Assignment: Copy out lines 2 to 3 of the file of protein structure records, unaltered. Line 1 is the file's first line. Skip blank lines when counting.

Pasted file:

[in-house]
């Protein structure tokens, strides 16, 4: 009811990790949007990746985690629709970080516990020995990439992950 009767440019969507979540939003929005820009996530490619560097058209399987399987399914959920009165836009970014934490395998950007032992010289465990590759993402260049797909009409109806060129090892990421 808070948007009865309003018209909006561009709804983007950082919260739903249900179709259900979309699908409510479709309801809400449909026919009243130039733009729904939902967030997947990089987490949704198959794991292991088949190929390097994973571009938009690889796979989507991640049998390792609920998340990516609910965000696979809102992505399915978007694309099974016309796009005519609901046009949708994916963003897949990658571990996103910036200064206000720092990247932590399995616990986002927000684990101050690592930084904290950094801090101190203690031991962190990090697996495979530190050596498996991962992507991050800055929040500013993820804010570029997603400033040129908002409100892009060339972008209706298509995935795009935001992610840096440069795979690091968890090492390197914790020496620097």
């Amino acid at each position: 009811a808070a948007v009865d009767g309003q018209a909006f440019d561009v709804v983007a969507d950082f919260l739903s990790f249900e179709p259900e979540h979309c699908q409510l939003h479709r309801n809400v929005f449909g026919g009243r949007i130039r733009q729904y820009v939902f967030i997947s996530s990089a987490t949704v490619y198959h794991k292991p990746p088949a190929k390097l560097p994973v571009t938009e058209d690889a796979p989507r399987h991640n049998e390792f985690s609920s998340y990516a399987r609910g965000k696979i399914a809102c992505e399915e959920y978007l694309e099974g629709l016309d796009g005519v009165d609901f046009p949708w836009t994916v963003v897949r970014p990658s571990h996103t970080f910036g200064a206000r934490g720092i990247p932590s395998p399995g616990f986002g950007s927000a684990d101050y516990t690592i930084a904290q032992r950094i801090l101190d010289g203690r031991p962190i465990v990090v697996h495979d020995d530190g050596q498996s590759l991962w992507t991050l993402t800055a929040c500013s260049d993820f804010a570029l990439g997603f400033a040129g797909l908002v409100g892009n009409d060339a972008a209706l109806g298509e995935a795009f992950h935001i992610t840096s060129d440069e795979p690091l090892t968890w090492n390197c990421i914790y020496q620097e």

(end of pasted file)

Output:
């Protein structure tokens, strides 16, 4: 009811990790949007990746985690629709970080516990020995990439992950 009767440019969507979540939003929005820009996530490619560097058209399987399987399914959920009165836009970014934490395998950007032992010289465990590759993402260049797909009409109806060129090892990421 808070948007009865309003018209909006561009709804983007950082919260739903249900179709259900979309699908409510479709309801809400449909026919009243130039733009729904939902967030997947990089987490949704198959794991292991088949190929390097994973571009938009690889796979989507991640049998390792609920998340990516609910965000696979809102992505399915978007694309099974016309796009005519609901046009949708994916963003897949990658571990996103910036200064206000720092990247932590399995616990986002927000684990101050690592930084904290950094801090101190203690031991962190990090697996495979530190050596498996991962992507991050800055929040500013993820804010570029997603400033040129908002409100892009060339972008209706298509995935795009935001992610840096440069795979690091968890090492390197914790020496620097």
């Amino acid at each position: 009811a808070a948007v009865d009767g309003q018209a909006f440019d561009v709804v983007a969507d950082f919260l739903s990790f249900e179709p259900e979540h979309c699908q409510l939003h479709r309801n809400v929005f449909g026919g009243r949007i130039r733009q729904y820009v939902f967030i997947s996530s990089a987490t949704v490619y198959h794991k292991p990746p088949a190929k390097l560097p994973v571009t938009e058209d690889a796979p989507r399987h991640n049998e390792f985690s609920s998340y990516a399987r609910g965000k696979i399914a809102c992505e399915e959920y978007l694309e099974g629709l016309d796009g005519v009165d609901f046009p949708w836009t994916v963003v897949r970014p990658s571990h996103t970080f910036g200064a206000r934490g720092i990247p932590s395998p399995g616990f986002g950007s927000a684990d101050y516990t690592i930084a904290q032992r950094i801090l101190d010289g203690r031991p962190i465990v990090v697996h495979d020995d530190g050596q498996s590759l991962w992507t991050l993402t800055a929040c500013s260049d993820f804010a570029l990439g997603f400033a040129g797909l908002v409100g892009n009409d060339a972008a209706l109806g298509e995935a795009f992950h935001i992610t840096s060129d440069e795979p690091l090892t968890w090492n390197c990421i914790y020496q620097e």